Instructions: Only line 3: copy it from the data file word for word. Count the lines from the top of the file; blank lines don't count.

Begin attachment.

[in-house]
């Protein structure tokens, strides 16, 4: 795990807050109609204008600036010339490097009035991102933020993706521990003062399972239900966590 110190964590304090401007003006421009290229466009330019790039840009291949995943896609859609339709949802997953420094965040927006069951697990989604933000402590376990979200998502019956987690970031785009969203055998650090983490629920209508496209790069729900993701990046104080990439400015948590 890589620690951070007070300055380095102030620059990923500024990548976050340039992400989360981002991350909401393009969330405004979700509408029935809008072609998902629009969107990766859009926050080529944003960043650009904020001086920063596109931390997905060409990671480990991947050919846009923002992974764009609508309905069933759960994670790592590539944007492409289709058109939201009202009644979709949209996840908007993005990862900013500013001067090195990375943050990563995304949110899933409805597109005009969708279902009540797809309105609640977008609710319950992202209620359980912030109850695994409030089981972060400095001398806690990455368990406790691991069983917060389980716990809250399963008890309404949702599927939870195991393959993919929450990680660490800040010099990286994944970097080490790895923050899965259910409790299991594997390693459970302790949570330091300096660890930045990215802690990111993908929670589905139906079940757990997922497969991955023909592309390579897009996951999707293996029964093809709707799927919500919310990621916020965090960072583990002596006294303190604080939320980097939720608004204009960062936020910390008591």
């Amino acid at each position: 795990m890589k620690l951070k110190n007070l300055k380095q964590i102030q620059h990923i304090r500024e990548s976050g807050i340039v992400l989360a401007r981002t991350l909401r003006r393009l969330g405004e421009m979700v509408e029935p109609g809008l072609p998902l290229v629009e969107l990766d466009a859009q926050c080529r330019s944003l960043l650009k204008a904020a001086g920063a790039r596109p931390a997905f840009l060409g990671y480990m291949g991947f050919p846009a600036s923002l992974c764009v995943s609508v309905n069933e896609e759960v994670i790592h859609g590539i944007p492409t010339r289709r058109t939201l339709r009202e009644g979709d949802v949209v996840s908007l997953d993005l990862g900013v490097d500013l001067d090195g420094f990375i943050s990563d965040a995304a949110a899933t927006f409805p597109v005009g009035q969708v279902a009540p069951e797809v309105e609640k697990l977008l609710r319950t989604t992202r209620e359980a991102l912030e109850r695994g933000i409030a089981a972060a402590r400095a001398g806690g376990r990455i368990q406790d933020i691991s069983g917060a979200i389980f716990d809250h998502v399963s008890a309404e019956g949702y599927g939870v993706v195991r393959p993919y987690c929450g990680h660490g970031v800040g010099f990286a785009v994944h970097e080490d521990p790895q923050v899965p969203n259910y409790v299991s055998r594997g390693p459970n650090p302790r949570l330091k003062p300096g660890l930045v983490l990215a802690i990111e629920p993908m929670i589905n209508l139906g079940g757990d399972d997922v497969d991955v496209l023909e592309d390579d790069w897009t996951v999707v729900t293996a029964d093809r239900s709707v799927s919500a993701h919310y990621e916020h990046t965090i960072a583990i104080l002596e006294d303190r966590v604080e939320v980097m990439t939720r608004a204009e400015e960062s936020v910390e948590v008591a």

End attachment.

């Amino acid at each position: 795990m890589k620690l951070k110190n007070l300055k380095q964590i102030q620059h990923i304090r500024e990548s976050g807050i340039v992400l989360a401007r981002t991350l909401r003006r393009l969330g405004e421009m979700v509408e029935p109609g809008l072609p998902l290229v629009e969107l990766d466009a859009q926050c080529r330019s944003l960043l650009k204008a904020a001086g920063a790039r596109p931390a997905f840009l060409g990671y480990m291949g991947f050919p846009a600036s923002l992974c764009v995943s609508v309905n069933e896609e759960v994670i790592h859609g590539i944007p492409t010339r289709r058109t939201l339709r009202e009644g979709d949802v949209v996840s908007l997953d993005l990862g900013v490097d500013l001067d090195g420094f990375i943050s990563d965040a995304a949110a899933t927006f409805p597109v005009g009035q969708v279902a009540p069951e797809v309105e609640k697990l977008l609710r319950t989604t992202r209620e359980a991102l912030e109850r695994g933000i409030a089981a972060a402590r400095a001398g806690g376990r990455i368990q406790d933020i691991s069983g917060a979200i389980f716990d809250h998502v399963s008890a309404e019956g949702y599927g939870v993706v195991r393959p993919y987690c929450g990680h660490g970031v800040g010099f990286a785009v994944h970097e080490d521990p790895q923050v899965p969203n259910y409790v299991s055998r594997g390693p459970n650090p302790r949570l330091k003062p300096g660890l930045v983490l990215a802690i990111e629920p993908m929670i589905n209508l139906g079940g757990d399972d997922v497969d991955v496209l023909e592309d390579d790069w897009t996951v999707v729900t293996a029964d093809r239900s709707v799927s919500a993701h919310y990621e916020h990046t965090i960072a583990i104080l002596e006294d303190r966590v604080e939320v980097m990439t939720r608004a204009e400015e960062s936020v910390e948590v008591a």